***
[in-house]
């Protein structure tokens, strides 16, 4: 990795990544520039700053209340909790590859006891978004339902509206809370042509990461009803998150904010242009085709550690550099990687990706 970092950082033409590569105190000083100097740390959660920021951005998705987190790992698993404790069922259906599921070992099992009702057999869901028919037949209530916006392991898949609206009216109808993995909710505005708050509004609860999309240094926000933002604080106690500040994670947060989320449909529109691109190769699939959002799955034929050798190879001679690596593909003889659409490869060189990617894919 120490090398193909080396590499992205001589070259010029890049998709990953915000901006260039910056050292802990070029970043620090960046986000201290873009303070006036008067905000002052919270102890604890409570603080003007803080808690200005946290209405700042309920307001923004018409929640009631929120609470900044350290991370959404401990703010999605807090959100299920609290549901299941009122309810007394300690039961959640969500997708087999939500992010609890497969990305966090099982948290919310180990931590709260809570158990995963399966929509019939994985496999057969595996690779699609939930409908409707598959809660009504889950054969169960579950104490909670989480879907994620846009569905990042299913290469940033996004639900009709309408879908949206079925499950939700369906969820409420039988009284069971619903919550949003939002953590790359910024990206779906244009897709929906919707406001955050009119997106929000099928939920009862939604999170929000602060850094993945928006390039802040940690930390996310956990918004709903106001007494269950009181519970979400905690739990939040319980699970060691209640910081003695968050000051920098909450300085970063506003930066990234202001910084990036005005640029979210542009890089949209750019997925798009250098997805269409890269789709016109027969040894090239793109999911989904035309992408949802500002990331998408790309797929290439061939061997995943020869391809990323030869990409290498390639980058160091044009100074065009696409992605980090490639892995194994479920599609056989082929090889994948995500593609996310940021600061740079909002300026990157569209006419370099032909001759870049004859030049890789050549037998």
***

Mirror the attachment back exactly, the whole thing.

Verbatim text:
[in-house]
């Protein structure tokens, strides 16, 4: 990795990544520039700053209340909790590859006891978004339902509206809370042509990461009803998150904010242009085709550690550099990687990706 970092950082033409590569105190000083100097740390959660920021951005998705987190790992698993404790069922259906599921070992099992009702057999869901028919037949209530916006392991898949609206009216109808993995909710505005708050509004609860999309240094926000933002604080106690500040994670947060989320449909529109691109190769699939959002799955034929050798190879001679690596593909003889659409490869060189990617894919 120490090398193909080396590499992205001589070259010029890049998709990953915000901006260039910056050292802990070029970043620090960046986000201290873009303070006036008067905000002052919270102890604890409570603080003007803080808690200005946290209405700042309920307001923004018409929640009631929120609470900044350290991370959404401990703010999605807090959100299920609290549901299941009122309810007394300690039961959640969500997708087999939500992010609890497969990305966090099982948290919310180990931590709260809570158990995963399966929509019939994985496999057969595996690779699609939930409908409707598959809660009504889950054969169960579950104490909670989480879907994620846009569905990042299913290469940033996004639900009709309408879908949206079925499950939700369906969820409420039988009284069971619903919550949003939002953590790359910024990206779906244009897709929906919707406001955050009119997106929000099928939920009862939604999170929000602060850094993945928006390039802040940690930390996310956990918004709903106001007494269950009181519970979400905690739990939040319980699970060691209640910081003695968050000051920098909450300085970063506003930066990234202001910084990036005005640029979210542009890089949209750019997925798009250098997805269409890269789709016109027969040894090239793109999911989904035309992408949802500002990331998408790309797929290439061939061997995943020869391809990323030869990409290498390639980058160091044009100074065009696409992605980090490639892995194994479920599609056989082929090889994948995500593609996310940021600061740079909002300026990157569209006419370099032909001759870049004859030049890789050549037998």